Roads can never be rendered perfectly secure, preserve, according to M'Adam, this dry state of according to this gentleman (see his report to so much ground as is intended to be occupied by the board of agriculture), until the following prin- a road. The first operation is to be the reverse ciples be fully understood, admitted, and acted of digging a trench. The road should not be upon : namely, that it is the native soil which sunk below, but rather raised above the ordinary really supports the weight of traffic; that while level of the adjacent ground; care should at it is preserved in a dry state it will carry any any rate be taken that there be a sufficient fall weight without sinking; and that it does, in fact, to take off the water, so that it should always be carry the road and the carriages also; that this some inches below the level of the ground upon. native soil must previously be made quite dry, which the road is intended to be placed : This and a covering impenetrable to rain must then must be done, either by making drains to lower be placed over it to preserve it in that dry state; ground, or if that be not practicable, from the that the thickness of a road should only be re nature of the country, then the soil upon which gulated by the quantity of materials necessary the road is proposed to be laid must be raised to form such impervious covering, and never by by addition, so as to be some inches above the any reference to its own power of carrying level of the water. weight. The erroneous opinion, so long acted Having secured his soil from under-water, the upon, that by placing a large quantity of stone road-maker is next to secure it from rain by a under the roads, a remedy will be found for the solid road made of clean dry stone or flint, so sinking into wet clay, or other soft soils; or, in selected, prepared, and laid, as to be perfectly other words, that a road may be made sufficiently impervious to water; and this cannot be effected strong, artificially, to carry heavy carriages, unless the greatest care be taken that no earth, though the sub-soil be in a wet state, and by clay, chalk, or other matter, that will hold or such means to avert the inconveniences of the conduct water, be mixed with the broken stone; natural soil receiving water from rain, or other which must be so prepared and laid as to unité causes, seems to have produced most of the de- with its own angles into a firm, compact, impefects of the roads of Great Britain. At one netrable body. The thickness of this body is time Mr. M’Adam had formed the opinion that immaterial, as to its strength for carrying weight; this practice was only a useless expense; but this object is already obtained by providing a experience has convinced him that it is likewise dry surface, over which the road is to be placed positively injurious.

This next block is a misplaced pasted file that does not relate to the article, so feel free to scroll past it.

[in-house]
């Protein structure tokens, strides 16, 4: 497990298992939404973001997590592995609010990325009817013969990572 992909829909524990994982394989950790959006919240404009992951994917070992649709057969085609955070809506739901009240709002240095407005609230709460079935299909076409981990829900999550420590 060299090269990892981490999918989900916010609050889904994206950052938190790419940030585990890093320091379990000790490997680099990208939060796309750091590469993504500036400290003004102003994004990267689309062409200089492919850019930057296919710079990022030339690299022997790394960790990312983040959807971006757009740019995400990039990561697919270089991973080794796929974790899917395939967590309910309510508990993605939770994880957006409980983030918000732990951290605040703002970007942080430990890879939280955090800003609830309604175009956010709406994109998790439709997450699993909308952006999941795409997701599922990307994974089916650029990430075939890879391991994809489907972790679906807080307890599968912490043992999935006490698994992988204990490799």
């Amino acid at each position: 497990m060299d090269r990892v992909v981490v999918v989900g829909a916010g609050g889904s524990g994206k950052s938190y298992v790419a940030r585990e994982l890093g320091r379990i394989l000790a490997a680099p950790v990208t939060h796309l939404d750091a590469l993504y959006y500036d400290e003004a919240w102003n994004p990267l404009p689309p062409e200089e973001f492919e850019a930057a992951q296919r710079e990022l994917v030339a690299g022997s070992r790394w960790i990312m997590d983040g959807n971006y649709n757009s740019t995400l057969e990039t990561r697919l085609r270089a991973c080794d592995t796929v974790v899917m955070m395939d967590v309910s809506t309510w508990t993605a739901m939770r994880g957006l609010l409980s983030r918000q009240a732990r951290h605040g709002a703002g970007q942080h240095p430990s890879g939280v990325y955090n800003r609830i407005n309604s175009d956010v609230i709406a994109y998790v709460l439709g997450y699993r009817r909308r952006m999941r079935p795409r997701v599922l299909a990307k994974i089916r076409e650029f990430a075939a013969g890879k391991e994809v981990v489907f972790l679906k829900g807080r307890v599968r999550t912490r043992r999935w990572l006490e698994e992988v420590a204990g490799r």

as a covering or roof, to preserve it in that state: In confirmation of this, if strata of stone of experience having shown that if water passes various sizes be placed as a road, it is well through a road, and fill the native soil, the road, known to every observant road-maker that the whatever may be its thickness, loses its support, largest stones will constantly work up by the and goes to pieces. In consequence of an al-, shaking and pressure of the traffic; and that the teration in the line of the turnpike-road, near only mode of keeping the stones of a road from Rownham-ferry, in the parish of Ashton, near motion is to use materials of a uniform size from Bristol, it was necessary to remove the old road. the bottom. In roads made upon large stones, This road was lifted, and re-laid very skilfully in as a foundation, the perpetual motion, or change 1806; since which time it has been in contemof the position of the materials, keeps open many plation to change the line, and consequently it apertures, through which the water passes. It has been suffered to wear very thin. At prehas also been found that roads placed upon a sent it is not above three inches thick in most hard bottom wear away more quickly than those places, and in none more than four: yet, on rewhich are placed upon a soft soil. This has moving the road, it was found that no water had been apparent upon roads where motives of eco penetrated, nor had the frost affected it during